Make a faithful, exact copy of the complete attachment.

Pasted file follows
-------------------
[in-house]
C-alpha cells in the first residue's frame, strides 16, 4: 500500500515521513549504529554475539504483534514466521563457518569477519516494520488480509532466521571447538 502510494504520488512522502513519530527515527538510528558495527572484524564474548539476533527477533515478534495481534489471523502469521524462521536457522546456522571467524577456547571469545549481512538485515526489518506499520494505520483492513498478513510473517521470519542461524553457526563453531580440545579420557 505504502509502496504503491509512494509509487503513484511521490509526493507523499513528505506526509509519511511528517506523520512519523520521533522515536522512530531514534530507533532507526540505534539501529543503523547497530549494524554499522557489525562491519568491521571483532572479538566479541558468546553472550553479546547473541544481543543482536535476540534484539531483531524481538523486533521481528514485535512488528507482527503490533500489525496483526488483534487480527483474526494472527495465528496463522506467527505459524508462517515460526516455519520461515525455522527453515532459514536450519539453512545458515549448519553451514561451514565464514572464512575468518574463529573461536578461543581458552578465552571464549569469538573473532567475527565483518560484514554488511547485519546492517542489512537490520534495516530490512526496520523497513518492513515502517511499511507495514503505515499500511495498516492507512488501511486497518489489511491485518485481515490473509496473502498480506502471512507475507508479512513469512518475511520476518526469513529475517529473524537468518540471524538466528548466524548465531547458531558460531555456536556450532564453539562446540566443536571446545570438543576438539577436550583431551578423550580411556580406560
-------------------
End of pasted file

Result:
[in-house]
C-alpha cells in the first residue's frame, strides 16, 4: 500500500515521513549504529554475539504483534514466521563457518569477519516494520488480509532466521571447538 502510494504520488512522502513519530527515527538510528558495527572484524564474548539476533527477533515478534495481534489471523502469521524462521536457522546456522571467524577456547571469545549481512538485515526489518506499520494505520483492513498478513510473517521470519542461524553457526563453531580440545579420557 505504502509502496504503491509512494509509487503513484511521490509526493507523499513528505506526509509519511511528517506523520512519523520521533522515536522512530531514534530507533532507526540505534539501529543503523547497530549494524554499522557489525562491519568491521571483532572479538566479541558468546553472550553479546547473541544481543543482536535476540534484539531483531524481538523486533521481528514485535512488528507482527503490533500489525496483526488483534487480527483474526494472527495465528496463522506467527505459524508462517515460526516455519520461515525455522527453515532459514536450519539453512545458515549448519553451514561451514565464514572464512575468518574463529573461536578461543581458552578465552571464549569469538573473532567475527565483518560484514554488511547485519546492517542489512537490520534495516530490512526496520523497513518492513515502517511499511507495514503505515499500511495498516492507512488501511486497518489489511491485518485481515490473509496473502498480506502471512507475507508479512513469512518475511520476518526469513529475517529473524537468518540471524538466528548466524548465531547458531558460531555456536556450532564453539562446540566443536571446545570438543576438539577436550583431551578423550580411556580406560